“The Tests Facing California’s New Governor” [Capital and Main]. “[D]espite its enviable economy, its abundance of billionaires-in-residence and laudable array of social services, California still has the highest poverty rate in the U.S., nearly half of its children live in poverty or near-poverty, and merely finding an affordable place to live has become an existential challenge for many. These and similar factors superimpose on the state another kind of fault line, that of economic inequality. Most of the new governor’s time will be spent wrangling crises that spring from this disparity.”
“‘West Wing’ star Richard Schiff reveals Aaron Sorkin is interested in reboot: ‘He said he wanted it to happen'” [Independent]. “The actor discussed his vision for a potential reboot which, unlike the original show, wouldn’t focus heavily on the White House but on other aspects of politics such as the grassroots or state level.” • Hmm…
MBA Mortgage Applications, week of January 1, 2019: “Bouncing back from a sluggish holiday season mortgage activity surged” [Econoday].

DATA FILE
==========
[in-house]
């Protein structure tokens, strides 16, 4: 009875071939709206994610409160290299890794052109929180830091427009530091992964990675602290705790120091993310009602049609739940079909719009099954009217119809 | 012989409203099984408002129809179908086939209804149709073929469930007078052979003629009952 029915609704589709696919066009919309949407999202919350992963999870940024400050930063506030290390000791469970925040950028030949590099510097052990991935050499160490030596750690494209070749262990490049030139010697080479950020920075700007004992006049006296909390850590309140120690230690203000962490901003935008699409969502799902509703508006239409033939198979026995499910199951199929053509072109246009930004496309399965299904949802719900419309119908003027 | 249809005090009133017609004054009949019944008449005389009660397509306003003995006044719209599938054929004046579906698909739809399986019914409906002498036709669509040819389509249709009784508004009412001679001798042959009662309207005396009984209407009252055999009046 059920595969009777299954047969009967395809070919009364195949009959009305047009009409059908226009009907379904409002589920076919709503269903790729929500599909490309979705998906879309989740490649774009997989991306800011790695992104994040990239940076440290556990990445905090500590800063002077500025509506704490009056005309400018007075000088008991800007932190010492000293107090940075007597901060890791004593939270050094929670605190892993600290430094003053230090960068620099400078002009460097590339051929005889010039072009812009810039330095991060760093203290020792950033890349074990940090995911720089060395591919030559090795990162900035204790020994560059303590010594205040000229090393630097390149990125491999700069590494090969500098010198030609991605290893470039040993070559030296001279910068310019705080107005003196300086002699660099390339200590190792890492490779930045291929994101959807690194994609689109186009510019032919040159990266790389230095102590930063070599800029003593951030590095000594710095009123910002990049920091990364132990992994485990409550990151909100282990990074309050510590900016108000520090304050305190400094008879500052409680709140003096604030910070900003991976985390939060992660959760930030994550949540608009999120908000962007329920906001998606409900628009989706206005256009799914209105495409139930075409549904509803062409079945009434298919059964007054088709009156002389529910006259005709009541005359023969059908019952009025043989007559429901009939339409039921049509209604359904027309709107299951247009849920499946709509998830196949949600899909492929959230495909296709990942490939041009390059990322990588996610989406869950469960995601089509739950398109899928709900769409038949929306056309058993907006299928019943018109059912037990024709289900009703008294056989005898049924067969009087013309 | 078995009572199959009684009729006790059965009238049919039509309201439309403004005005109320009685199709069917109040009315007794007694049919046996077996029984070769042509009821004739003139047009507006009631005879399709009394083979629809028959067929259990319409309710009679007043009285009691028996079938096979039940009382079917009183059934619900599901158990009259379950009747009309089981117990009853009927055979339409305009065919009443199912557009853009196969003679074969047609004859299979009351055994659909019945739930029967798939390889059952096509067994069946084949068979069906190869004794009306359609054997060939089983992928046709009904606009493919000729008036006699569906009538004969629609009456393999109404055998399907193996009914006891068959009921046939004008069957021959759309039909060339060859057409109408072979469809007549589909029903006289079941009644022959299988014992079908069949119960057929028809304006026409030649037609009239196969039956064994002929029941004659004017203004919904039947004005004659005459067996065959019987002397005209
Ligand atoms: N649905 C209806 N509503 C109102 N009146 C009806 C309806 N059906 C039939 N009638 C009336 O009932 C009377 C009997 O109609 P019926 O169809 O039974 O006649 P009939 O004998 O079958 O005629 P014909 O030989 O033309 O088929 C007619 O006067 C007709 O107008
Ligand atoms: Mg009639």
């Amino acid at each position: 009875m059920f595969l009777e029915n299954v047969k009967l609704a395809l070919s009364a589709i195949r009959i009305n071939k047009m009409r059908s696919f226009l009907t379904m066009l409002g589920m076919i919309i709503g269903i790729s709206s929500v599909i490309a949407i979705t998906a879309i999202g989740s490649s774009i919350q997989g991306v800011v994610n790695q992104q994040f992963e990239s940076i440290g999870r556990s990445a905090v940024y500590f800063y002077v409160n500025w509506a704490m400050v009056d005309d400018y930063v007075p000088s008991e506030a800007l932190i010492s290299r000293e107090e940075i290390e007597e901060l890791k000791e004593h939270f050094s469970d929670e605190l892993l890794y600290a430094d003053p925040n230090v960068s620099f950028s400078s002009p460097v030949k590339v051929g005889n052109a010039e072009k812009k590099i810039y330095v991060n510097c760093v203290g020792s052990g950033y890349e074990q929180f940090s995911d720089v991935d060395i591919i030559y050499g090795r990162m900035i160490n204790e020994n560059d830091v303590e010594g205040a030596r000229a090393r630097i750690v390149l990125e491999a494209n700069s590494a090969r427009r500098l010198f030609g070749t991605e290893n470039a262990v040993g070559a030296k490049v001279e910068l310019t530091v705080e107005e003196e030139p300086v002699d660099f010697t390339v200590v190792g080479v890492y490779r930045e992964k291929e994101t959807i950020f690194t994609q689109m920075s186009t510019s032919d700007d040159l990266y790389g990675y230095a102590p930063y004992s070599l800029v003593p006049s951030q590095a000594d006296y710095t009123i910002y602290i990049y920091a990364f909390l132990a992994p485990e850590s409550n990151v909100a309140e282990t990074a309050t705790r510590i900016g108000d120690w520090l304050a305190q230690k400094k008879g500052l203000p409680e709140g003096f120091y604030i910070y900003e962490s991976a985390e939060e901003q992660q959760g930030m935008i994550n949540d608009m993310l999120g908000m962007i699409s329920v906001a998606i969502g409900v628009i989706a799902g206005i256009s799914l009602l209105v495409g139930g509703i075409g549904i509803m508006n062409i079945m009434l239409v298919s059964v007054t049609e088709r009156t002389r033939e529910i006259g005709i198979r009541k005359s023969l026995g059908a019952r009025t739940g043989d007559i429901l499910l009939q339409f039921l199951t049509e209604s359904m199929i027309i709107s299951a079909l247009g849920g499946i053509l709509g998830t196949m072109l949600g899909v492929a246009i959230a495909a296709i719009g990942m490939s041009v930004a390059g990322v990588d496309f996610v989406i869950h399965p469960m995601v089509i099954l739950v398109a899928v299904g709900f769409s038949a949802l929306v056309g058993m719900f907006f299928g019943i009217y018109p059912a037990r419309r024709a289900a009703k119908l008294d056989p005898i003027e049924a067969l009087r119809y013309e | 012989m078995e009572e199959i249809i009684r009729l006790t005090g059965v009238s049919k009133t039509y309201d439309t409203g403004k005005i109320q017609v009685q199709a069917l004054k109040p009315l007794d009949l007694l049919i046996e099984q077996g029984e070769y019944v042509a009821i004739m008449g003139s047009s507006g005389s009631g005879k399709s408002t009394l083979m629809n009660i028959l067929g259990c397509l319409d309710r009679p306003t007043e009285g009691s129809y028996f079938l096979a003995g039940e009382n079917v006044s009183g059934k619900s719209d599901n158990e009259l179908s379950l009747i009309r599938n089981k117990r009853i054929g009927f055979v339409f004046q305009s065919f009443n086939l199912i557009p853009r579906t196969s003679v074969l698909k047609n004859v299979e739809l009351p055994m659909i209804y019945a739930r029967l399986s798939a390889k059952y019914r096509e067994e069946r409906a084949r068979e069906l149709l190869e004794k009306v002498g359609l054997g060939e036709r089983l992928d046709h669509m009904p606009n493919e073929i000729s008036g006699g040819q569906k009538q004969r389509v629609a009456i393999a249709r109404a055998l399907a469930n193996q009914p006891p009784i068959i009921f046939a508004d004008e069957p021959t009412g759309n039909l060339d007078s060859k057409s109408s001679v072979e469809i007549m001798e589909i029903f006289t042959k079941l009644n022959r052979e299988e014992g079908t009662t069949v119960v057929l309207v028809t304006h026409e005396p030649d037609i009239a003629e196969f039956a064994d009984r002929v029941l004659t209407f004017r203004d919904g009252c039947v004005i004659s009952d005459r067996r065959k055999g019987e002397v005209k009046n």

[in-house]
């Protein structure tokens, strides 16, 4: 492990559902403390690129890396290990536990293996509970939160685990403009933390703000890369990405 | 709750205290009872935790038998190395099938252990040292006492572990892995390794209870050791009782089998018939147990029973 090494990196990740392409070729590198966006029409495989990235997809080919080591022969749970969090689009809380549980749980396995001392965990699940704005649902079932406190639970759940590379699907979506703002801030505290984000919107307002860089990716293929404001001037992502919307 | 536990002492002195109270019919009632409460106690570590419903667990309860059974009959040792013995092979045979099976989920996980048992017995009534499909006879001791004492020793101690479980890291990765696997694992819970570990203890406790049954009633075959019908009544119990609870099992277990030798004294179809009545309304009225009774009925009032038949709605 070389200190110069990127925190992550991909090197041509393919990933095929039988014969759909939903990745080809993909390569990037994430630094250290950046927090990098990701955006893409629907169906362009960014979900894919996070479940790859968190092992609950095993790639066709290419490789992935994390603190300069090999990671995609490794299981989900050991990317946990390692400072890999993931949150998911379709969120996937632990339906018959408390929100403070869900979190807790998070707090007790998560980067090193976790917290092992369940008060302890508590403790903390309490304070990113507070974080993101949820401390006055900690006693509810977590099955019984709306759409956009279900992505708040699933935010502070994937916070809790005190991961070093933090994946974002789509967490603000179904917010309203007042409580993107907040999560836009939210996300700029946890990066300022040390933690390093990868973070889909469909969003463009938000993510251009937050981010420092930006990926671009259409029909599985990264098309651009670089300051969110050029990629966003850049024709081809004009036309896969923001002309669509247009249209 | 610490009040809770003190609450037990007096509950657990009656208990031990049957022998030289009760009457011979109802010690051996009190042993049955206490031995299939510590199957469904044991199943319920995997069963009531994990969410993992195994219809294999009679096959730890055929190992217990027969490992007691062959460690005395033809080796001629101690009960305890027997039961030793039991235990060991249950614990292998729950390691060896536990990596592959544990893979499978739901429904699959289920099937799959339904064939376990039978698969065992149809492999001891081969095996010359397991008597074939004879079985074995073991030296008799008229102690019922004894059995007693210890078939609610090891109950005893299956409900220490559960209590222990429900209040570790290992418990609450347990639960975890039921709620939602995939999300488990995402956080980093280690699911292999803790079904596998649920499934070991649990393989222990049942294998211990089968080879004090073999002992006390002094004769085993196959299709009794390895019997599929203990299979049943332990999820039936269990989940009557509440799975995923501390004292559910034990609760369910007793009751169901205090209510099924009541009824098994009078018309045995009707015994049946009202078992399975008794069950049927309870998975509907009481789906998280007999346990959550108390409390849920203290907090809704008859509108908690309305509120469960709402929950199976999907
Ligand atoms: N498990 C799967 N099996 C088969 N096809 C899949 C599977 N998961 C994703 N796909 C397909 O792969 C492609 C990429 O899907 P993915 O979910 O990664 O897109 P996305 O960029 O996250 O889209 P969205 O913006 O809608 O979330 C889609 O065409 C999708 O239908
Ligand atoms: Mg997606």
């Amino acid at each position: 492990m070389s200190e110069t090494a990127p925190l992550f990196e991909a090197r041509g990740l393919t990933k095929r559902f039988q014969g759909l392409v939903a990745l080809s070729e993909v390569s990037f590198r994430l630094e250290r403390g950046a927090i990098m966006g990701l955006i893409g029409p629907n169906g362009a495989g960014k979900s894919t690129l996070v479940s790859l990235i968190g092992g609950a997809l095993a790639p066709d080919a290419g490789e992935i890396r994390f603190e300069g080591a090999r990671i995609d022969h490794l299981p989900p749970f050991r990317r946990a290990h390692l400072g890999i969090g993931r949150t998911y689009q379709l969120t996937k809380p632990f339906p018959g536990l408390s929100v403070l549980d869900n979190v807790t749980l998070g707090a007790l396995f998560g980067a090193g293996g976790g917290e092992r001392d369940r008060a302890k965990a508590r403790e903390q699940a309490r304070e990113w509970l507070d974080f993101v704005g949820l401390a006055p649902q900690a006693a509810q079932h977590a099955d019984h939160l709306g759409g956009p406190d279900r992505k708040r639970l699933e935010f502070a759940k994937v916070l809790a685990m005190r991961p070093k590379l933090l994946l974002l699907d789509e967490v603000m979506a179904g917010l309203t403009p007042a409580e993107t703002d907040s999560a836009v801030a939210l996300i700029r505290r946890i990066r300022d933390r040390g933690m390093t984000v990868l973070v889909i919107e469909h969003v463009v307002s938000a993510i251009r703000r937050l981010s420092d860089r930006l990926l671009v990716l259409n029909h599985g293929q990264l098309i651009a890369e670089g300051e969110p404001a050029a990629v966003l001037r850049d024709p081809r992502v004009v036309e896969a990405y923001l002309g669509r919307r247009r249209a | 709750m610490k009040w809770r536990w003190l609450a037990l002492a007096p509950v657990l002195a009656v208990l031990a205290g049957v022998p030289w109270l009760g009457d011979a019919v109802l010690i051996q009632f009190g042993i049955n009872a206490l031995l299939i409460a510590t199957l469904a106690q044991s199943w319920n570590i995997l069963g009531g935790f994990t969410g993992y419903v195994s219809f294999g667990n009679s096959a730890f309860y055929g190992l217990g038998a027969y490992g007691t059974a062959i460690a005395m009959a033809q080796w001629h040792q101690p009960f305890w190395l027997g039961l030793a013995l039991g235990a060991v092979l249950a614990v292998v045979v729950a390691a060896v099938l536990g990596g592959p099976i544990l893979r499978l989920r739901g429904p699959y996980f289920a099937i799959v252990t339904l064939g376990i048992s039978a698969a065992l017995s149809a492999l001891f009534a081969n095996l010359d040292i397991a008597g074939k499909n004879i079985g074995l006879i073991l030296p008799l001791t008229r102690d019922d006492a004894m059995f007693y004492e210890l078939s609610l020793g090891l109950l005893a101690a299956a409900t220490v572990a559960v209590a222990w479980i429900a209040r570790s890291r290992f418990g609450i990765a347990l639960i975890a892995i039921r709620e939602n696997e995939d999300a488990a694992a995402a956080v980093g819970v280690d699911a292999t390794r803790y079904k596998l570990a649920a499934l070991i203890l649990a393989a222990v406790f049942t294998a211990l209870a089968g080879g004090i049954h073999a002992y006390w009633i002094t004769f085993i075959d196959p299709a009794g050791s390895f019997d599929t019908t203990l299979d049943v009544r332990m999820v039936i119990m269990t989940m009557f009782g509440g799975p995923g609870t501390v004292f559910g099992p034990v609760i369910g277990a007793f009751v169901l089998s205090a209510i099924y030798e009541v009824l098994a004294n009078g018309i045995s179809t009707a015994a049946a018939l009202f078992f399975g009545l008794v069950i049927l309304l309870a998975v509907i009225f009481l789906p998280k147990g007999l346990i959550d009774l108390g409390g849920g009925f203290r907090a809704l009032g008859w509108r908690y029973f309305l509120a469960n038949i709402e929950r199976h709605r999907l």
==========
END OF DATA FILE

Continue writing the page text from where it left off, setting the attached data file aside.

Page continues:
Employment Situation: “Does The December Labor Report Change The Outlook?” [Econintersect]. “The December labor report was strong in every way as headline job creation beat estimates, the revisions to previous months were positive, wage growth was strong, and new people joined the labor market which pushed up the participation rate. 312,000 jobs were added which beat estimates for 184,000. This was the biggest beat since the May 2009 report which is when the economy was first exiting the recession. This was the 6th biggest beat since 1999. The prior two reports were revised to show 58,000 more jobs were added than were reported last month The labor market is considered a lagging indicator, but when there are huge prints with 300,000 or more jobs created, it usually means a recession isn’t coming in the near term.”
Banks: “No Bank Failures in 2018; First Time since 2006” [Calculated Risk]. “This is only the third time since the FDIC was founded in 1933 that there were no bank failures in a calendar year. The great recession / housing bust / financial crisis related failures are behind us.”